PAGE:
Peroxynitrite can be scavenged by “uric acid”, which is the most abundant antioxidant in our blood. However, research shows that patients with MS have significantly lower levels of uric acid, as the following studies confirm. In the first study the researchers concluded that lower uric acid levels in MS patients may represent a primary, constitutive loss of protection against nitric oxide.
Serum uric acid and multiple sclerosis.
Rentzos M, Nikolaou C, Anagnostouli M, Rombos A, Tsakanikas K, Economou M, Dimitrakopoulos A, Karouli M, Vassilopoulos D. 2006. Clin Neurol Neurosurg. 108(6):527-31. Epub 2005 Oct 3.
“Peroxynitrite (PN) has been implicated in multiple sclerosis (MS) and its animal model experimental allergic encephalomyelitis…In the overall MS group, patients were found to have significantly lower mean serum uric acid levels…Our findings suggest that lower serum UA levels in MS patients may represent a primary, constitutive loss of protection against nitric oxide…”
In the next study the researchers stated that peroxynitrite exerts a toxic effect on neurons, axons, and glia cells and increases the blood-CNS-barrier permeability and can therefore promote invasion of inflammatory cells into the CNS. On the other hand, uric acid, a peroxynitrite scavenger inhibits blood-CNS-barrier permeability changes, CNS inflammation and tissue damage in experimental allergic encephalomyelitis. The study authors concluded that uric acid levels in MS patients were lower than in controls. In addition, patients with active disease had lower levels than those in remission.
Uric acid and multiple sclerosis.
Mattle HP, Lienert C, Greeve I. 2004. Ther Umsch. 61(9):553-5.
“Multiple Sclerosis (MS) is a chronic inflammatory disease of the central nervous system. Its etiology is not known, but it is well established that auto-reactive T-cells and monocytes play an important pathogenetic role. Experimental allergic encephalomyelitis (EAE) of mice serves as disease model for MS. In both EAE and MS inflammatory cells produce nitric oxide and its oxidizing congeners such as peroxynitrite. Peroxynitrite and other reactive nitrogen oxide species exert a toxic effect on neurons, axons and glia cells and enhance apoptosis. In addition, they increase the blood-CNS-barrier permeability and can therefore promote invasion of inflammatory cells into the CNS. On the other hand, uric acid, a peroxynitrite scavenger inhibits blood-CNS-barrier permeability changes, CNS inflammation and tissue damage in EAE…Uric acid levels in MS patients are lower than in controls and in patients with active disease lower than in MS patients in remission…At present, uric acid can solely be regarded as a marker of disease activity in MS...”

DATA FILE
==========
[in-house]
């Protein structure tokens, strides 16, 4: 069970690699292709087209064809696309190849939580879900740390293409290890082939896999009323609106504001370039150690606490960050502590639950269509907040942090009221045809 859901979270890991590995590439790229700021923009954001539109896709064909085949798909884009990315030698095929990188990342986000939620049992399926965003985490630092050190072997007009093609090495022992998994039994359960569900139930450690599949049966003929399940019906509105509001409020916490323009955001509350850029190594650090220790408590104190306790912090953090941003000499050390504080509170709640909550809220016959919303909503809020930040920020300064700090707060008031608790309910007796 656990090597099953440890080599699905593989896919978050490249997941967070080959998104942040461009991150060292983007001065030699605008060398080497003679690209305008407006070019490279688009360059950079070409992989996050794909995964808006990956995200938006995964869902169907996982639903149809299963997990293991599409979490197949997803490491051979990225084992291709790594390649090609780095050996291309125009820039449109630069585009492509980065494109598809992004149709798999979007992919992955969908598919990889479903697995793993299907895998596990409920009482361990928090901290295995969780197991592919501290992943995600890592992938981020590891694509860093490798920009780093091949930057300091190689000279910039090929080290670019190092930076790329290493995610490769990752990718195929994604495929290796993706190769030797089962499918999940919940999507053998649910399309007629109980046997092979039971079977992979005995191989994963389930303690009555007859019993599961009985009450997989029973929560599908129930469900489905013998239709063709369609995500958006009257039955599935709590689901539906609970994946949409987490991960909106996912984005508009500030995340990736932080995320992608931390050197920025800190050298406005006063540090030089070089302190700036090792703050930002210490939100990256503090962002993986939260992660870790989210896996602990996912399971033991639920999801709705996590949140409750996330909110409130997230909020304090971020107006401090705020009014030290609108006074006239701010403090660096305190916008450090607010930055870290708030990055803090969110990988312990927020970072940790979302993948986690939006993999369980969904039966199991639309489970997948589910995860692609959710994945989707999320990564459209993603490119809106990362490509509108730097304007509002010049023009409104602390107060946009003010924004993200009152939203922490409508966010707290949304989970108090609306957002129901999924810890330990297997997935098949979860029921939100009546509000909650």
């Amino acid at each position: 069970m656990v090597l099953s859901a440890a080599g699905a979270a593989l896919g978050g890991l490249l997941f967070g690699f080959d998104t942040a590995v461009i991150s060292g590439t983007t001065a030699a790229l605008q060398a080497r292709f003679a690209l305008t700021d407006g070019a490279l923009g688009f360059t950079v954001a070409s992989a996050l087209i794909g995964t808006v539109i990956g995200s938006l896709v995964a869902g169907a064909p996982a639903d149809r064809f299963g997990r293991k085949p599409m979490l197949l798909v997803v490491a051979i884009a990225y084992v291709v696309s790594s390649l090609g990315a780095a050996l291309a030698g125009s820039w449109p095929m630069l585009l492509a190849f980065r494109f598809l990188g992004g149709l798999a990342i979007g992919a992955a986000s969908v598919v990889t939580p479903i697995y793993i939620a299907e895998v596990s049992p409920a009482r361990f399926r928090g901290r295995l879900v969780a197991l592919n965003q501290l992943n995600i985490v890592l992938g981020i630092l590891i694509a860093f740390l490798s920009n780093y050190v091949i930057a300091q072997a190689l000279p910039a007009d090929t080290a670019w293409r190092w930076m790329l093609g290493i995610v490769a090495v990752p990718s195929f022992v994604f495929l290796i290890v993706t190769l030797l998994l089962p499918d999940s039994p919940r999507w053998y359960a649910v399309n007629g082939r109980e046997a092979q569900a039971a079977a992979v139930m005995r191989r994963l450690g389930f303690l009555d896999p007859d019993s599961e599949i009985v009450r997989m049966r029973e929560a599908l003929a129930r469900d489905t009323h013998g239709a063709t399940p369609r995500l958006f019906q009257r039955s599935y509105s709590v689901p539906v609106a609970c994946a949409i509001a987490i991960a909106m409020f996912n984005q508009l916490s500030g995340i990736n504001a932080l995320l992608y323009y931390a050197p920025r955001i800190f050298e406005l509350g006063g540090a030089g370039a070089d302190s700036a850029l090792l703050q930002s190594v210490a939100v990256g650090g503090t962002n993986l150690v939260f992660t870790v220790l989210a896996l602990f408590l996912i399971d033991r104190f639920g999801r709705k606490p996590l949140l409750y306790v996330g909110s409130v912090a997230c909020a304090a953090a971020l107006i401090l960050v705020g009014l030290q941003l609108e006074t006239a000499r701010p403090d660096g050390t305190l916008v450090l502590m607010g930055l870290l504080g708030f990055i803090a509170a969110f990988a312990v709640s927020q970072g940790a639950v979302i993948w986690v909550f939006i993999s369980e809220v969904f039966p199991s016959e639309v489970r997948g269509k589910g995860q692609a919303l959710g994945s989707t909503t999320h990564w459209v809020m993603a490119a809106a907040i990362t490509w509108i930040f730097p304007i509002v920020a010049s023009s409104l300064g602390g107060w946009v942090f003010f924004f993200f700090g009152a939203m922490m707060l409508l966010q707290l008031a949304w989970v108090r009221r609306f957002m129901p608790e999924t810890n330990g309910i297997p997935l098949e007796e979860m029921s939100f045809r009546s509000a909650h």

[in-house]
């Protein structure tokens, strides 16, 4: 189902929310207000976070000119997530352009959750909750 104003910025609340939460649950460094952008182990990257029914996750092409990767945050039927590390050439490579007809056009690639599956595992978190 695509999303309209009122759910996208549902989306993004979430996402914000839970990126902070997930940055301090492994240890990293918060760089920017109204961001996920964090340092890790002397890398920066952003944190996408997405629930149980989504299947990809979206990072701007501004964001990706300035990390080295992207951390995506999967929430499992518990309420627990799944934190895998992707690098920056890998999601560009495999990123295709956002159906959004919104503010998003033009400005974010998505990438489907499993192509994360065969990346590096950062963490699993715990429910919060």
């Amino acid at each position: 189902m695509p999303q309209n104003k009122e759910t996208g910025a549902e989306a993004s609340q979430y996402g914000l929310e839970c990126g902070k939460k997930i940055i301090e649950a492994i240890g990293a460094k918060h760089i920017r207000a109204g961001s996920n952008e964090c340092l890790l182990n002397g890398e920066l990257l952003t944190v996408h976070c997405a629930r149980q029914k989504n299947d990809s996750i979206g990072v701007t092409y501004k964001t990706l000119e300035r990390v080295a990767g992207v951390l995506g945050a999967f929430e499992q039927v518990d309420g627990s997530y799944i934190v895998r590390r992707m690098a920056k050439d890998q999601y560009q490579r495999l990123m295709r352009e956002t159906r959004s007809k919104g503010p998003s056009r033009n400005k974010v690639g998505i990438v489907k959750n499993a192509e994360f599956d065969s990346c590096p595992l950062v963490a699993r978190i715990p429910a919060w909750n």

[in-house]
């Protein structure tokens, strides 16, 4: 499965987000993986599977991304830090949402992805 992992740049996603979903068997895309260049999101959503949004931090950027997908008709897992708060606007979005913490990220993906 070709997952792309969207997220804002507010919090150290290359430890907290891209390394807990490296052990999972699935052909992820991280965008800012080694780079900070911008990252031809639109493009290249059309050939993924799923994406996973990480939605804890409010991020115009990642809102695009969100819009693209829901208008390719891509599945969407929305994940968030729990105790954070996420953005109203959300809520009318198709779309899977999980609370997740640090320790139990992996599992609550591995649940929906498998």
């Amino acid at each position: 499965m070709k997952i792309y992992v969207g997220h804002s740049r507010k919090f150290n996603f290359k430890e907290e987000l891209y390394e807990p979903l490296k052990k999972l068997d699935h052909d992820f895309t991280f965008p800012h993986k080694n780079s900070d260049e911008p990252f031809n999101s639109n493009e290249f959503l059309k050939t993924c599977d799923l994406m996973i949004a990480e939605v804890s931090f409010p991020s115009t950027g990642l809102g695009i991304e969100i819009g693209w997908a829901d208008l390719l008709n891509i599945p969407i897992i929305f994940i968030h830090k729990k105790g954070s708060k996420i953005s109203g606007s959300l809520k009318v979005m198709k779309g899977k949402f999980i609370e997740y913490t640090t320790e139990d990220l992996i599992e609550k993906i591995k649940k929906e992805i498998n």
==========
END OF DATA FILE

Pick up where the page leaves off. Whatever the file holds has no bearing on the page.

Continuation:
In the following study the researchers confirmed the role that uric acid plays in scavenging peroxynitrite and the significantly lower levels of uric acid found in patients with MS. In addition, the researchers stated that statistical evaluation of more than 20 million patient records for the incidence of MS and gout, which is caused by high levels of uric acid, revealed that the two diseases are almost mutually exclusive.
Uric acid, a natural scavenger of peroxynitrite, in experimental allergic encephalomyelitis and multiple sclerosis.
Hooper DC, Spitsin S, Kean RB, Champion JM, Dickson GM, Chaudhry I, Koprowski H. 1998. Proc Natl Acad Sci USA. 95(2):675-80.
“Uric acid, the naturally occurring product of purine metabolism, is a strong peroxynitrite scavenger…A possible association between multiple sclerosis (MS), the disease on which EAE is modeled, and uric acid is supported by the finding that patients with MS have significantly lower levels of serum uric acid than controls. In addition, statistical evaluation of more than 20 million patient records for the incidence of MS and gout (hyperuricemic) revealed that the two diseases are almost mutually exclusive, raising the possibility that hyperuricemia may protect against MS…”
The significantly lower levels of uric acid found in patients with MS can be clearly explained by a lack of the pancreatic enzyme DNase 1 (deoxyribonuclease). Uric acid is the final breakdown product of dietary DNA. DNase 1 is the enzyme responsible for the breakdown of dietary DNA. An inability to digest dietary DNA, due to a lack of DNase 1, would lead to low levels of uric acid.
Here is a link and some information from a site that explains this quite clearly. I hope the link opens for everyone. It would open on one of my computers, but not on another (something about the browser). Also, there is a really great graph if anyone can figure out how to post it (I tried, really I did). https://www.inkling.com/read/illustrate ... -of-purine
Degradation of Purine NucleotidesDegradation of dietary nucleic acids occurs in the small intestine, where a family of pancreatic enzymes hydrolyzes the nucleic acids to nucleotides.
Inside the intestinal mucosal cells, purine nucleotides are sequentially degraded by specific enzymes to nucleosides and free bases, with uric acid as the end product of this pathway."
Degradation of dietary nucleic acids in the small intestine
Ribonucleases and deoxyribonucleases, secreted by the pancreas, hydrolyze dietary RNA and DNA
primarily to oligonucleotides.Oligonucleotides are further hydrolyzed by pancreatic phosphodiesterases, producing a mixture of 3′- and 5′-mononucleotides. In the intestinal mucosal cells, a family of nucleotidases removes the phosphate groups hydrolytically, releasing nucleosides that are further degraded to free bases. Dietary purine bases are not used to any appreciable extent for the synthesis of tissue nucleic acids. Instead, they are generally converted to uric acid
in intestinal mucosal cells. Most of the uric acid enters the blood, and is eventually excreted in the urine.